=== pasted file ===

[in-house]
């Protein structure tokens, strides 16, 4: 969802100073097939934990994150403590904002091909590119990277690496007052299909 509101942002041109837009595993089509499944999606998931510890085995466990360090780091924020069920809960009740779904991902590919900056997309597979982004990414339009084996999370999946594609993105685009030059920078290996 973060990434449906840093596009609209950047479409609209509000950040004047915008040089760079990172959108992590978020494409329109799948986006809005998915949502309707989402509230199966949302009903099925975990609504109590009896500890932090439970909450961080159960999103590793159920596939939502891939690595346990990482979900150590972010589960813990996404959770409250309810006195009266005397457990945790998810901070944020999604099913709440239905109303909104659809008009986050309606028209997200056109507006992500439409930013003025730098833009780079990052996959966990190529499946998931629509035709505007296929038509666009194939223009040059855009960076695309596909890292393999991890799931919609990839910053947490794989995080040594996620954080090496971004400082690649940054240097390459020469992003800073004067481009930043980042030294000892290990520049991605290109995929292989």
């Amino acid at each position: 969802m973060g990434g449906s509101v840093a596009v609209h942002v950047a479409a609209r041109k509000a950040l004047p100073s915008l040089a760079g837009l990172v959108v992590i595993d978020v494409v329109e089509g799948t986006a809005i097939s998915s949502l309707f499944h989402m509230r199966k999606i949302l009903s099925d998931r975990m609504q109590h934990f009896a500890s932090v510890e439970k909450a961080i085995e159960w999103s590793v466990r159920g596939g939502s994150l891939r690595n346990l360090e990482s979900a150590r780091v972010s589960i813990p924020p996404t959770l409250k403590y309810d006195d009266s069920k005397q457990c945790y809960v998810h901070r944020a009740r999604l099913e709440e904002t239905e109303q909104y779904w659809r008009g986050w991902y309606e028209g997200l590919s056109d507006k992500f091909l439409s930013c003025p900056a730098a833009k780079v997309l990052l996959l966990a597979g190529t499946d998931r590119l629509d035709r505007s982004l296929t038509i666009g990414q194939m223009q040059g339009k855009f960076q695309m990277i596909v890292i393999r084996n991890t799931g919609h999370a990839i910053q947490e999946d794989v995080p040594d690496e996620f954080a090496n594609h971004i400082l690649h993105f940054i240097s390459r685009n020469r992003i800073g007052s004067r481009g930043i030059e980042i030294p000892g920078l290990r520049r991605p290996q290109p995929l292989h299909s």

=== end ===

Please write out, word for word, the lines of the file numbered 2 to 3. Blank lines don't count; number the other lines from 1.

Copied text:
């Protein structure tokens, strides 16, 4: 969802100073097939934990994150403590904002091909590119990277690496007052299909 509101942002041109837009595993089509499944999606998931510890085995466990360090780091924020069920809960009740779904991902590919900056997309597979982004990414339009084996999370999946594609993105685009030059920078290996 973060990434449906840093596009609209950047479409609209509000950040004047915008040089760079990172959108992590978020494409329109799948986006809005998915949502309707989402509230199966949302009903099925975990609504109590009896500890932090439970909450961080159960999103590793159920596939939502891939690595346990990482979900150590972010589960813990996404959770409250309810006195009266005397457990945790998810901070944020999604099913709440239905109303909104659809008009986050309606028209997200056109507006992500439409930013003025730098833009780079990052996959966990190529499946998931629509035709505007296929038509666009194939223009040059855009960076695309596909890292393999991890799931919609990839910053947490794989995080040594996620954080090496971004400082690649940054240097390459020469992003800073004067481009930043980042030294000892290990520049991605290109995929292989």
């Amino acid at each position: 969802m973060g990434g449906s509101v840093a596009v609209h942002v950047a479409a609209r041109k509000a950040l004047p100073s915008l040089a760079g837009l990172v959108v992590i595993d978020v494409v329109e089509g799948t986006a809005i097939s998915s949502l309707f499944h989402m509230r199966k999606i949302l009903s099925d998931r975990m609504q109590h934990f009896a500890s932090v510890e439970k909450a961080i085995e159960w999103s590793v466990r159920g596939g939502s994150l891939r690595n346990l360090e990482s979900a150590r780091v972010s589960i813990p924020p996404t959770l409250k403590y309810d006195d009266s069920k005397q457990c945790y809960v998810h901070r944020a009740r999604l099913e709440e904002t239905e109303q909104y779904w659809r008009g986050w991902y309606e028209g997200l590919s056109d507006k992500f091909l439409s930013c003025p900056a730098a833009k780079v997309l990052l996959l966990a597979g190529t499946d998931r590119l629509d035709r505007s982004l296929t038509i666009g990414q194939m223009q040059g339009k855009f960076q695309m990277i596909v890292i393999r084996n991890t799931g919609h999370a990839i910053q947490e999946d794989v995080p040594d690496e996620f954080a090496n594609h971004i400082l690649h993105f940054i240097s390459r685009n020469r992003i800073g007052s004067r481009g930043i030059e980042i030294p000892g920078l290990r520049r991605p290996q290109p995929l292989h299909s």